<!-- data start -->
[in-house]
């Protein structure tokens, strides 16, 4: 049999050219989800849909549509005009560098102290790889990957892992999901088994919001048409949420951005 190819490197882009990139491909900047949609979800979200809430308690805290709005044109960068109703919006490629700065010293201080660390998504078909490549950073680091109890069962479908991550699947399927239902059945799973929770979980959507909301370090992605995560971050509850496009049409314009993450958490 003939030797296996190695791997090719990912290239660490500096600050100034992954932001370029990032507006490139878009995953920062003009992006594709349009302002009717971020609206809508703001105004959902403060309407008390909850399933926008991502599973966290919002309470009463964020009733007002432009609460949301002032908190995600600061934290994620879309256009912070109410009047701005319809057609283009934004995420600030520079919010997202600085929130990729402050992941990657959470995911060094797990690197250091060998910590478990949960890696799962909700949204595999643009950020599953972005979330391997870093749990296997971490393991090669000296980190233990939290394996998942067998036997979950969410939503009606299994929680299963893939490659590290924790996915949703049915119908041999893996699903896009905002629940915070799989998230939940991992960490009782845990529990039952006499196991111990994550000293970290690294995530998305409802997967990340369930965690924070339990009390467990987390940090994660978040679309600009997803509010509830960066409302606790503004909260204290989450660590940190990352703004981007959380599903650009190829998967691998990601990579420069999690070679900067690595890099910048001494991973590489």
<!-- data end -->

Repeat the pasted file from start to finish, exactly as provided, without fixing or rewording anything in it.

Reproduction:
[in-house]
């Protein structure tokens, strides 16, 4: 049999050219989800849909549509005009560098102290790889990957892992999901088994919001048409949420951005 190819490197882009990139491909900047949609979800979200809430308690805290709005044109960068109703919006490629700065010293201080660390998504078909490549950073680091109890069962479908991550699947399927239902059945799973929770979980959507909301370090992605995560971050509850496009049409314009993450958490 003939030797296996190695791997090719990912290239660490500096600050100034992954932001370029990032507006490139878009995953920062003009992006594709349009302002009717971020609206809508703001105004959902403060309407008390909850399933926008991502599973966290919002309470009463964020009733007002432009609460949301002032908190995600600061934290994620879309256009912070109410009047701005319809057609283009934004995420600030520079919010997202600085929130990729402050992941990657959470995911060094797990690197250091060998910590478990949960890696799962909700949204595999643009950020599953972005979330391997870093749990296997971490393991090669000296980190233990939290394996998942067998036997979950969410939503009606299994929680299963893939490659590290924790996915949703049915119908041999893996699903896009905002629940915070799989998230939940991992960490009782845990529990039952006499196991111990994550000293970290690294995530998305409802997967990340369930965690924070339990009390467990987390940090994660978040679309600009997803509010509830960066409302606790503004909260204290989450660590940190990352703004981007959380599903650009190829998967691998990601990579420069999690070679900067690595890099910048001494991973590489």